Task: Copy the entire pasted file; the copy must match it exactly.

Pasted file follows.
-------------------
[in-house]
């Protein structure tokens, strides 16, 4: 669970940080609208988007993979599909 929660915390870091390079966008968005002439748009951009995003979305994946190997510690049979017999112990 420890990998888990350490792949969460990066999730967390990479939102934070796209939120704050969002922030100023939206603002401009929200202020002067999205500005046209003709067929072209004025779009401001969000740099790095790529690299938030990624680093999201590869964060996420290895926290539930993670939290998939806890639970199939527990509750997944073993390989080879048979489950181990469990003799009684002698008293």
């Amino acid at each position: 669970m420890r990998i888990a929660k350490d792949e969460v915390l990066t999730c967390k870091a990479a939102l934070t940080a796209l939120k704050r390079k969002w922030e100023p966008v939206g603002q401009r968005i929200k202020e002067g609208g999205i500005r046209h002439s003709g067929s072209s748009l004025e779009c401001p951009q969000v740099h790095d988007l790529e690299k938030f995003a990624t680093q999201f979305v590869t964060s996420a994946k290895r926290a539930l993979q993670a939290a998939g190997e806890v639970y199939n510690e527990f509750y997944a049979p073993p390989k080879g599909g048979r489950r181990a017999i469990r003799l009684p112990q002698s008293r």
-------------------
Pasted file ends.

[in-house]
């Protein structure tokens, strides 16, 4: 669970940080609208988007993979599909 929660915390870091390079966008968005002439748009951009995003979305994946190997510690049979017999112990 420890990998888990350490792949969460990066999730967390990479939102934070796209939120704050969002922030100023939206603002401009929200202020002067999205500005046209003709067929072209004025779009401001969000740099790095790529690299938030990624680093999201590869964060996420290895926290539930993670939290998939806890639970199939527990509750997944073993390989080879048979489950181990469990003799009684002698008293």
């Amino acid at each position: 669970m420890r990998i888990a929660k350490d792949e969460v915390l990066t999730c967390k870091a990479a939102l934070t940080a796209l939120k704050r390079k969002w922030e100023p966008v939206g603002q401009r968005i929200k202020e002067g609208g999205i500005r046209h002439s003709g067929s072209s748009l004025e779009c401001p951009q969000v740099h790095d988007l790529e690299k938030f995003a990624t680093q999201f979305v590869t964060s996420a994946k290895r926290a539930l993979q993670a939290a998939g190997e806890v639970y199939n510690e527990f509750y997944a049979p073993p390989k080879g599909g048979r489950r181990a017999i469990r003799l009684p112990q002698s008293r």